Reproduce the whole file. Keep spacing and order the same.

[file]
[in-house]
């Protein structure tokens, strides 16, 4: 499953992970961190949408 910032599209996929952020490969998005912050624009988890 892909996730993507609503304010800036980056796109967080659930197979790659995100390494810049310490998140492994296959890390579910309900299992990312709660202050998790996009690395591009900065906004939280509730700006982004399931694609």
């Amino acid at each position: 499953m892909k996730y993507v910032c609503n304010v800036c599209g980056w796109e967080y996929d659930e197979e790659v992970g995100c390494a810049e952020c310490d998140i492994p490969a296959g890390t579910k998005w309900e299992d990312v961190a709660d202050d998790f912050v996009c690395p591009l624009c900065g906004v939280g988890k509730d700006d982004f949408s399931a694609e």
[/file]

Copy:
[in-house]
């Protein structure tokens, strides 16, 4: 499953992970961190949408 910032599209996929952020490969998005912050624009988890 892909996730993507609503304010800036980056796109967080659930197979790659995100390494810049310490998140492994296959890390579910309900299992990312709660202050998790996009690395591009900065906004939280509730700006982004399931694609």
């Amino acid at each position: 499953m892909k996730y993507v910032c609503n304010v800036c599209g980056w796109e967080y996929d659930e197979e790659v992970g995100c390494a810049e952020c310490d998140i492994p490969a296959g890390t579910k998005w309900e299992d990312v961190a709660d202050d998790f912050v996009c690395p591009l624009c900065g906004v939280g988890k509730d700006d982004f949408s399931a694609e």